GP system user groups are developing roadmaps for system development that suppliers must comply with under the new GP Systems of Choice contract.
GPSoC programme director Kemi Adenubi told EHI that the Health and Social Care Information Centre is asking the user groups to create user defined roadmaps for their systems.
The aim is to make sure that the principal suppliers deliver enhancements that their users want in a timely manner.
GPSoC is a framework contract which funds GP IT systems for around 80% of practices in England.
Contracts expired in March this year, but an extension has been agreed until a new contract is in place, which is now expected to be by March 2014.
Adenubi said the complaint from GPs has been that the national agenda places demands on the suppliers and their own requirements get pushed down the development list.
The new contract, which is still being negotiated, will say that suppliers must agree to user-defined roadmaps that can be updated quarterly.
“Once a year we will be checking what has been delivered and what hasn’t and there will be some form of deduction from the payment if they haven’t delivered,” Adenubi explained.
“The user groups have different mechanisms for asking what people want so they need to talk to users and agree how they will provide us with a consulted roadmap.”
There will also need to be a clear way of evaluating if developments have been delivered.
“We think (suppliers) should make profits and be able to expand into other markets, but the licence fee is not money for a static piece of software, it needs to be developed in response to their current users’ needs."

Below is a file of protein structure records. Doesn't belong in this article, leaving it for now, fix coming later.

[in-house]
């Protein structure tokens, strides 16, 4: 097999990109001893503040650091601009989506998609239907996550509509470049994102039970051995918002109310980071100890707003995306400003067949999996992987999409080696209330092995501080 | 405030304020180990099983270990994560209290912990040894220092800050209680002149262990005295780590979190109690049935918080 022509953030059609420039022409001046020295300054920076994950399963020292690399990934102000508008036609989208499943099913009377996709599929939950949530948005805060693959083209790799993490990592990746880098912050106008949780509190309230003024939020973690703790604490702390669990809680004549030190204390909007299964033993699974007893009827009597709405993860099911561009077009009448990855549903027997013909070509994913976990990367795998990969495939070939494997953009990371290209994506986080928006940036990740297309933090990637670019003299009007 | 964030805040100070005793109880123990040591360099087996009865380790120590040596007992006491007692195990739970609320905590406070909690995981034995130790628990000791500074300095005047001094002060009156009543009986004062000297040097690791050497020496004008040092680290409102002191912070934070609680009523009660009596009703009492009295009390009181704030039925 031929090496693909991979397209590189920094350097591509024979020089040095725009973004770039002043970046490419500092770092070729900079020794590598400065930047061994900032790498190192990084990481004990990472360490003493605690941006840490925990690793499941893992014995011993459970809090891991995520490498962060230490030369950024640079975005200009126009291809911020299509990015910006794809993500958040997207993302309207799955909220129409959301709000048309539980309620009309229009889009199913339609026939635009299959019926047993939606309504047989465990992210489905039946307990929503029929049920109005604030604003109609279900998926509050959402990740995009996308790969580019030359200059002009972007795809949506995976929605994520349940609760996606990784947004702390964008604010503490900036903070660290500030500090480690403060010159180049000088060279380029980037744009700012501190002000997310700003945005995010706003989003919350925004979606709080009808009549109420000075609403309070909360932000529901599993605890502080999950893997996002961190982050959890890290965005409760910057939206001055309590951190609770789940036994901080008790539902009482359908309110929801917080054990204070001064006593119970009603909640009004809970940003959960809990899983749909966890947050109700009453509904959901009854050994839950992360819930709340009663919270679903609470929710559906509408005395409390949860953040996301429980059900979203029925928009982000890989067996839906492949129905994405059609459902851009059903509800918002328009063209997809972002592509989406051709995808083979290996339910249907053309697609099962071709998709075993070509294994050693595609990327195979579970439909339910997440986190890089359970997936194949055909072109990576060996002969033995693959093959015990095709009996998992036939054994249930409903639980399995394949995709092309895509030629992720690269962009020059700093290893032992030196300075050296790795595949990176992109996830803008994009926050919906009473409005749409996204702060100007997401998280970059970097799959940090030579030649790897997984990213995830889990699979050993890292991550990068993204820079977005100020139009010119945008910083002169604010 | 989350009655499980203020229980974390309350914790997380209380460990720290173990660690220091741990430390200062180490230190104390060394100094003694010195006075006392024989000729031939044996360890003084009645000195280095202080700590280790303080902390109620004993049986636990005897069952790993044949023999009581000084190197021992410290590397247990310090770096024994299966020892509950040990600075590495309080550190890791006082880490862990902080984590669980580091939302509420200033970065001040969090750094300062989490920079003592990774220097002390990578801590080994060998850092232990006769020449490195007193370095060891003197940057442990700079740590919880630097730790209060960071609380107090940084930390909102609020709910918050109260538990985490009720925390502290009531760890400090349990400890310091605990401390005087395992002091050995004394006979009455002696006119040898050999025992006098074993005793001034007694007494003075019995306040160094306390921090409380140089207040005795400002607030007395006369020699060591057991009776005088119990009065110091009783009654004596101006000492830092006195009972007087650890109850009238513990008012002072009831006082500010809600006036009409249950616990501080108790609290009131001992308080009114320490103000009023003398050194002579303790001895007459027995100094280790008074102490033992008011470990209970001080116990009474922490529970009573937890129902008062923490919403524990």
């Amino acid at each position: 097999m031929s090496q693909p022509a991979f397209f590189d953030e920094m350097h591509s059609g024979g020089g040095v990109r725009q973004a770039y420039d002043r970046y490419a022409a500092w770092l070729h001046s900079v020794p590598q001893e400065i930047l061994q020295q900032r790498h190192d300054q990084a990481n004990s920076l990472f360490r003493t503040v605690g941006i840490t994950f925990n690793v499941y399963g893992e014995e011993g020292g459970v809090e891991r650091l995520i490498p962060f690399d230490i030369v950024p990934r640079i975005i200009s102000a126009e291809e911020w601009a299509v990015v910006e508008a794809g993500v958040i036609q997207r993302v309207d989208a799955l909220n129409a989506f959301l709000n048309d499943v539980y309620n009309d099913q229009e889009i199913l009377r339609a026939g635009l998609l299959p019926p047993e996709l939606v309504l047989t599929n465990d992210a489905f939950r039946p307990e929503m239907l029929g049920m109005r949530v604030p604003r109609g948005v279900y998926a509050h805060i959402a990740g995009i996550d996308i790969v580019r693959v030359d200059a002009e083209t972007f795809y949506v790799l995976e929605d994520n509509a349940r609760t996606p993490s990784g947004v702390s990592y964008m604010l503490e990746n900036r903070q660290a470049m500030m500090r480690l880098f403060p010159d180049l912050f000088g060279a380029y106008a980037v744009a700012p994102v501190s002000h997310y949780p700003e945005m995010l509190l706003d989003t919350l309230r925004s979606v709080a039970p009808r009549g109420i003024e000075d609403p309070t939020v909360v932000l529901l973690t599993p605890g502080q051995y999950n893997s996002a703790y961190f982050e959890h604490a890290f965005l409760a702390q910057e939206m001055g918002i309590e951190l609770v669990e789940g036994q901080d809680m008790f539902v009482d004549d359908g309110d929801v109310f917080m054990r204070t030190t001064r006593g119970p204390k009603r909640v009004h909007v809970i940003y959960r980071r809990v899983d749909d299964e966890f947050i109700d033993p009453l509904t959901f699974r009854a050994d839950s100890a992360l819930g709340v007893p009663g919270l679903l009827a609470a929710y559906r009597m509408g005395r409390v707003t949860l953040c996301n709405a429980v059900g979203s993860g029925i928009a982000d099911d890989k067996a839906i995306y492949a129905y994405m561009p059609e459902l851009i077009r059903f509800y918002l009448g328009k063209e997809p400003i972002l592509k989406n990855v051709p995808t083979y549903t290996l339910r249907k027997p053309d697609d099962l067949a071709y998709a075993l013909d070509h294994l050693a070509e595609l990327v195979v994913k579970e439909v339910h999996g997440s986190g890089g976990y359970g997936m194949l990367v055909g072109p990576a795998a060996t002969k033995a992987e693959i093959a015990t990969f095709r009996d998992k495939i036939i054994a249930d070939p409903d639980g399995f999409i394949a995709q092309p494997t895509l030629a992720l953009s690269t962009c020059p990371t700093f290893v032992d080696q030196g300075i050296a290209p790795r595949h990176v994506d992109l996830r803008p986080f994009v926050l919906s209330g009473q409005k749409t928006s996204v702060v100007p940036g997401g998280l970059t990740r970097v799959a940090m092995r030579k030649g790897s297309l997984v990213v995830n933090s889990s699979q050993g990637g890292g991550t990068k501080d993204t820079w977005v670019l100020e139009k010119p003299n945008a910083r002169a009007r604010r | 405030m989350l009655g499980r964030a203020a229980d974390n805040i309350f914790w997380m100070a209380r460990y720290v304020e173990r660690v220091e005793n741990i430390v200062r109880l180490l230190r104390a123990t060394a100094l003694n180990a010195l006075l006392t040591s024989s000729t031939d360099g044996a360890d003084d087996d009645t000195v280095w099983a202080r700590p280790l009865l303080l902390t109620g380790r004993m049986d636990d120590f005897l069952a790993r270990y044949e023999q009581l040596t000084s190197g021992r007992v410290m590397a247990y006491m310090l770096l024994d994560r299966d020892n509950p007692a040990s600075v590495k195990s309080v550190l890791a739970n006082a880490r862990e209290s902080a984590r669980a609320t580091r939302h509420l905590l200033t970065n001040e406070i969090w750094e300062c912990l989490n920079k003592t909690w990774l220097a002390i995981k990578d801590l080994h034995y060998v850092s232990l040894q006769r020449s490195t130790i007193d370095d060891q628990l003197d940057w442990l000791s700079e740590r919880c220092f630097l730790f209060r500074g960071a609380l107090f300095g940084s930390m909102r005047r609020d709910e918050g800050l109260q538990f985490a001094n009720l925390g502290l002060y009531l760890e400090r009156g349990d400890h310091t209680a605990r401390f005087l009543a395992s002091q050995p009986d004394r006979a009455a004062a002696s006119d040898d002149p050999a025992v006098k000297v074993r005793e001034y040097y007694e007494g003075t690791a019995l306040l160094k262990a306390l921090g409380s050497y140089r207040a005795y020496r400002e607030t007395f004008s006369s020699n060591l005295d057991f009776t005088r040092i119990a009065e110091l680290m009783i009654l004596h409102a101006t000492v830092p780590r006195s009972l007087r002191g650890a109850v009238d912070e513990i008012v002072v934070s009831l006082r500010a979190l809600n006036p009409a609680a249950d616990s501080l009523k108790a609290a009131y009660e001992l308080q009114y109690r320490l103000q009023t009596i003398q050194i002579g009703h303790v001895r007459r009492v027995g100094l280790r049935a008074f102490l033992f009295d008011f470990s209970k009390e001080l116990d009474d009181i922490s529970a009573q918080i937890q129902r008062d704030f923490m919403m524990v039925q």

Adenubi added that the mature relationship between user groups and system suppliers means they will be able to come to an agreement about what is acceptable.
“We know there will be some ways of gaming it, but it’s better than not having anything at all, so we have to leave ourselves space to refine it over time.”
The first roadmaps need to be ready by the time the contracts are signed. The HSCIC is negotiating with an initial group of 19 suppliers about getting on the framework, after 90 responded to the initial tender.
Negotiations with a further 36 suppliers to deliver locally funded services that interface with GP systems are due to start in early 2014.
“The main thing is to finish this first set of negotiations and be ready to go, but with 19 suppliers and a bunch of practicalities like this to get through, it’s really down to the nitty gritty,” Adenubi said.
The HSCIC has a GPSoC advisory group which it consults regarding “sticking points” in negotiations, including members of the General Practitioner’s Committee, user group chairs, commissioning support unit and clinical commissioning group representatives.
One of the key requirements of GPSoC version 2 is that principal suppliers must open their interfaces to allow subsidiary systems to interoperate with them.
This opens up the market for third-party suppliers to provide patient transactional services, patient clinician communication and patient record access.
“It’s a key plank that anyone who wants to come on to the framework has to meet the interface requirements” Adenubi explained.
The vision is that there will be a variety of different applications that patients can use to access their records online. Some of these will be provided by the principal suppliers and some by third parties.
Companies will be paid a certain amount for core costs, then paid per patient transaction, driving competition in the market and weeding out under-performers, Adenubi added.
Providers in this round of GPSoC have to have experience of handling data securely and running a service.
A second procurement is expected to run no sooner than 18-months from the initial contract signing, at which point it should be easier for smaller companies to join, Adenubi said.
Read an interview with Kemi Adenubi, EHI’s Healthcare IT Champion of the Year for 2013, in Insight.